Monday, September 30, 2013

Old El Paso

So this post (which I'm just sneaking under the wire for September so I can still claim some measure of regular activity on this blog) is sort of in line with the rule today that everyone on the internet has to write something about the conclusion of "Breaking Bad" but not really. First things first, I just wanted to say it was a wholly satisfying finale though some of the events were more than a little implausible. All I'm saying is a lot of things had to break a certain way for the show to have concluded the way it did; it kind of reminded me of the convoluted antagonist's murder scheme in "Vertigo".

That being said what I really wanted to mention what a pleasant surprise it was that Marty Robbins' signature classic "El Paso" got to play a significant role in the finale. Badfinger's "Baby Blue" may have gotten the choice final cut (alas, five seasons and we never got to hear "Blue" by Eiffel 65) but "El Paso" got multiple references in the episode and the title "Felina" along with sort of setting the theme of the finale itself. It was odd seeing all these people on the internet suddenly listening to and discussing a song that I often find myself the only one referencing in any given social sitaution (I have found that as a karaoke song it's a great value pick but sometimes you might find yourself with an audience that doesn't quite want to follow your epic ballad of love, murder, and redemption). Overall, amazing song and one of the all time greatest story songs.

The interesting thing for me about "El Paso" is that it's the only song I know that's part of a trilogy. Sequels are uncommon but there are numerous notable standouts; but I can't recall any song with a narrative spread over three or more songs (maybe all those Chubby Checker "Twist" based songs, but I don't think there was much of a story arch there). Additionally the three songs aren't just part of some concept album or a suite but they're spread out over 17 years and 3 decades (1959, 1966, and 1976), so you can't even accuse the man of just making a quick cash in on the original success of "El Paso". It was some sort of extended idea he couldn't shake.

As for the second song, 1966's "Feleena (From El Paso)" comes in at over 8 minutes, nearly double the length of "El Paso" and details the life of the "Mexican maiden" Feleena whom the protagonist of "El Paso" falls in love with and eventually dies for. The song really flushes out Feleena's back story from her birth to her running away from home to her wild Santa Fe days, and eventually to the tragic romance with the young cowhand. It also reveals that right after the protagonist dies in "El Paso" she herself was so overcome with grief that she committed suicide. The song eventually concludes with them together as ghosts so I guess it's a happy ending? For me this is weakest of the trilogy. Even a prodigious lover of country story songs like me feels like the story kind of drags out. Plus, Feelina doesn't come off as all that sympathetic, see seems like a serial flirter prone to wild mood swings.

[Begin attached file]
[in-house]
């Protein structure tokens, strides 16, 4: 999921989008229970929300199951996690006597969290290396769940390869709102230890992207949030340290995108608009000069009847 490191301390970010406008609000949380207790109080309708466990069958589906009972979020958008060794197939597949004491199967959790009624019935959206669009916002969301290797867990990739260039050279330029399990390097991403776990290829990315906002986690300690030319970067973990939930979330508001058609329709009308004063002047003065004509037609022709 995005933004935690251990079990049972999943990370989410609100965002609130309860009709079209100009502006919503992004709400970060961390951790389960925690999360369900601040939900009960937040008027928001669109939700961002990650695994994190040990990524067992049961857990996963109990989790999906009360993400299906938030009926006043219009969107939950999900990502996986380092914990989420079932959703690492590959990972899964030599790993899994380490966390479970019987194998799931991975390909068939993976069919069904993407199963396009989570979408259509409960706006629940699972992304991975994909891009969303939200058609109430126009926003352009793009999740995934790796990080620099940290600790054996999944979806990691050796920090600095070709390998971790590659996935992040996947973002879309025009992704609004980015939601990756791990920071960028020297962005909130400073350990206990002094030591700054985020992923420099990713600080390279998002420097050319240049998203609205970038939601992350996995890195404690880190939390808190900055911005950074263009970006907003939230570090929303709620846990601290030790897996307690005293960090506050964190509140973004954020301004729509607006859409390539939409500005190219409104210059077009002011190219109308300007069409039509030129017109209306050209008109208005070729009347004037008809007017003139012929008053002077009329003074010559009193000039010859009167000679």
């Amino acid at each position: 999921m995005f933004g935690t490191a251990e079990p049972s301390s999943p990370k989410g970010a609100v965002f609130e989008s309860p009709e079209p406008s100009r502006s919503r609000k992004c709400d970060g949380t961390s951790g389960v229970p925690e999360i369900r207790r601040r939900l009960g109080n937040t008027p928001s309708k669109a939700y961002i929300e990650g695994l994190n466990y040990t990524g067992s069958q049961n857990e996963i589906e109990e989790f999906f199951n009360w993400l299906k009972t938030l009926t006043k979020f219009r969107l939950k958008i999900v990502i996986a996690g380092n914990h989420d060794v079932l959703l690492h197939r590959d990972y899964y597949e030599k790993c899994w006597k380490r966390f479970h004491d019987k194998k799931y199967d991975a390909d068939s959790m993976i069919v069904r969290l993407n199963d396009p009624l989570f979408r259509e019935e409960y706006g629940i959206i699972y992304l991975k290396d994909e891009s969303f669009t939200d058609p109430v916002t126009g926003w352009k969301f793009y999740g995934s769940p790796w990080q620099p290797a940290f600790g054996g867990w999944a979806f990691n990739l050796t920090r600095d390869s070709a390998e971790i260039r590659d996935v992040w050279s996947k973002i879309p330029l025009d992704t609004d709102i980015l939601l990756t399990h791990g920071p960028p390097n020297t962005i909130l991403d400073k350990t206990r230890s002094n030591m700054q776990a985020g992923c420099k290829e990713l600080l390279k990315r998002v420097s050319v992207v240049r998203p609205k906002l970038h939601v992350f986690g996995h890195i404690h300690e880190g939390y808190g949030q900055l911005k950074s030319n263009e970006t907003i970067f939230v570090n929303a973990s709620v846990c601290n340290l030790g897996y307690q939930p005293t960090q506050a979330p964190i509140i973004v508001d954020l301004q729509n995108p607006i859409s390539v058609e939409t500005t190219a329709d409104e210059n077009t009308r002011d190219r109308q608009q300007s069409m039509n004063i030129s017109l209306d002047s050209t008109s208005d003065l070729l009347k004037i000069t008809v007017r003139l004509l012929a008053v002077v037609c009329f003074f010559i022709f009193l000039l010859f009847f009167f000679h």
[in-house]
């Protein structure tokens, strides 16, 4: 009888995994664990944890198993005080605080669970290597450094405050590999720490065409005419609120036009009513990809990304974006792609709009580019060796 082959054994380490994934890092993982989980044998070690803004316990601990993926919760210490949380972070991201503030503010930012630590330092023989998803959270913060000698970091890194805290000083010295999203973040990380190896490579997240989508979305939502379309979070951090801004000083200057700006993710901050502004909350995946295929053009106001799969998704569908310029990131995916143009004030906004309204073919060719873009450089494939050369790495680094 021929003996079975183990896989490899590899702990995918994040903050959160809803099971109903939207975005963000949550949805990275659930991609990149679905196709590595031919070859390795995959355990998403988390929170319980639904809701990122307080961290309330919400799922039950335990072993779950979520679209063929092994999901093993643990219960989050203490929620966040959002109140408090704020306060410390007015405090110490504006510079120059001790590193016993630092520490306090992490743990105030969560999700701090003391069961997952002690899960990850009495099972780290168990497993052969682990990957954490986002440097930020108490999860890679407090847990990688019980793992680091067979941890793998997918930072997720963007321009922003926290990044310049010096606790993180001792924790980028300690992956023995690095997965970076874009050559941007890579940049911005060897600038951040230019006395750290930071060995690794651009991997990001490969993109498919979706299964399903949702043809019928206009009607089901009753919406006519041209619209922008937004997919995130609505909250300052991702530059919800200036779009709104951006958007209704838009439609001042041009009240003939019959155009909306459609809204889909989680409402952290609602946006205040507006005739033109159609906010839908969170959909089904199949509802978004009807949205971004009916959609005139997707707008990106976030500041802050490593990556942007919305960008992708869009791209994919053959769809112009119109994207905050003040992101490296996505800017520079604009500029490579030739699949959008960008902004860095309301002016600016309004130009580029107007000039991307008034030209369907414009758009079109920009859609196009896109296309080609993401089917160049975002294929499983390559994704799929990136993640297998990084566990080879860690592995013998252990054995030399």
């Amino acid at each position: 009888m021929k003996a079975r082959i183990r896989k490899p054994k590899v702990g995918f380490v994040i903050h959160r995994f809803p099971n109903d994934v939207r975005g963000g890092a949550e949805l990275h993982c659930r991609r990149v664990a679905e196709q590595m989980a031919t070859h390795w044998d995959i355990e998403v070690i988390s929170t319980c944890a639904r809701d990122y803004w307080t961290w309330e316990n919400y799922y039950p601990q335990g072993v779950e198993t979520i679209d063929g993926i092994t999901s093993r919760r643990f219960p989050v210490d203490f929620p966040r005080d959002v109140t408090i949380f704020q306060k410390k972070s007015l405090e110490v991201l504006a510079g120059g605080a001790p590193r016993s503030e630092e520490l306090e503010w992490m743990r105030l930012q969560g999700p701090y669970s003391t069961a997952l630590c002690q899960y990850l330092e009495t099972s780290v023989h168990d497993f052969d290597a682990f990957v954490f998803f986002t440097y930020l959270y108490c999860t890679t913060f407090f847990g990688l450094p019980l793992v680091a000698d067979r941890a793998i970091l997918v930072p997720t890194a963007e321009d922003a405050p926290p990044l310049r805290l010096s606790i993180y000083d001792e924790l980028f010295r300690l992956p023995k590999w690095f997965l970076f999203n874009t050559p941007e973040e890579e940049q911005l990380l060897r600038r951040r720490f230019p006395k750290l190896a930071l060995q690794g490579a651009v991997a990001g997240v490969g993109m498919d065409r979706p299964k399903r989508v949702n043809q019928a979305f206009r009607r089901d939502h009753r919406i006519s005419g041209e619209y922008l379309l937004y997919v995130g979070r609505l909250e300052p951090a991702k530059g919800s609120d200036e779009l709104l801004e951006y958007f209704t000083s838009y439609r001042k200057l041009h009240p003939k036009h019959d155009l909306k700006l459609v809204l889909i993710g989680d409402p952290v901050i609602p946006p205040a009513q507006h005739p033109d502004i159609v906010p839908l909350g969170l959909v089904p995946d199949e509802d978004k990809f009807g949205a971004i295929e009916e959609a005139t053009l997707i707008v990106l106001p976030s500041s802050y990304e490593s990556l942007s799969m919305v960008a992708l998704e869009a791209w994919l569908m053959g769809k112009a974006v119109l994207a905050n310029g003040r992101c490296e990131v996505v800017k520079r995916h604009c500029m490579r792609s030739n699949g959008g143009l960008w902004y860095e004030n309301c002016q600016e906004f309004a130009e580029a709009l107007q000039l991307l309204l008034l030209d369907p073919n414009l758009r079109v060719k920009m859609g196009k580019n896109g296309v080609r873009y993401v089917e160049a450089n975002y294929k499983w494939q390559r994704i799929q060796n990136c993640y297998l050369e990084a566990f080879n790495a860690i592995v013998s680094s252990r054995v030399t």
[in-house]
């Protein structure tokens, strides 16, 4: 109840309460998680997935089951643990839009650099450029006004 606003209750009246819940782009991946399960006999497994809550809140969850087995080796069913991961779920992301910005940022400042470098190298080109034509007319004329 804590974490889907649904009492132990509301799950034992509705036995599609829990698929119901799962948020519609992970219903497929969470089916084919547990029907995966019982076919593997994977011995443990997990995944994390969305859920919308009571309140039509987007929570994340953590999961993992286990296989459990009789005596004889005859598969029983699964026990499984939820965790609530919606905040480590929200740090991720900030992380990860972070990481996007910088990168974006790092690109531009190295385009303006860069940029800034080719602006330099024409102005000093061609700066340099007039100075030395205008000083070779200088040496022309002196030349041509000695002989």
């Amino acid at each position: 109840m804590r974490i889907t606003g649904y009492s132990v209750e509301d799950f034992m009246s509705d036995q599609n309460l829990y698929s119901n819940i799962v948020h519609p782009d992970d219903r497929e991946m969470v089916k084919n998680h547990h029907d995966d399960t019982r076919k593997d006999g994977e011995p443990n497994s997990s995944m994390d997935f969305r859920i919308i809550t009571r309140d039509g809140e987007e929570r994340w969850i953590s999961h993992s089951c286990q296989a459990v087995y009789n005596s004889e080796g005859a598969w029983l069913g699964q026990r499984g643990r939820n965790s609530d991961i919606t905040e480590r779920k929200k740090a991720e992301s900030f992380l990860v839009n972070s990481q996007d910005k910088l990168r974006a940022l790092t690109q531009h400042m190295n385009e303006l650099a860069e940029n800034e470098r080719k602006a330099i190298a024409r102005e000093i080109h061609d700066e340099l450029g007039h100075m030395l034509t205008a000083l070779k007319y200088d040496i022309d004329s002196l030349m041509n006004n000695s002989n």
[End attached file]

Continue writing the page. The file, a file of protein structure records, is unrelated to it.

The concluding song in the trilogy, 1976's "El Paso City", is really fascinating. Instead of just continuing the story from the last two songs (though with all the main characters dead there really wasn't much more story to tell) the song switches to a current day narrator singing about a mysterious connection he feels with the tale of "El Paso". The whole thing has an odd sort of meta element to it. The narrator sits in a plane flying over the city of El Paso and has a vague memory of hearing the song "El Paso" years ago and then he starts to piece together the plot of the previous songs. Suddenly he is gripped by the sudden feeling that he was the actual cowhand from the previous songs in some kind of reincarnated form returning to his city to possibly die again. It all comes off as a lot freakier than the light country strings and crooning would imply and a totally unexpected way to conclude the trilogy. It's fitting that it was Marty Robbins' final country number one.

So yeah, that's it I like Breaking Bad and the story songs of Marty Robbins. Now I wonder what swan song "Mad Men" will use for its finale. Assuming it ends in 1969, might I suggest the Archies?

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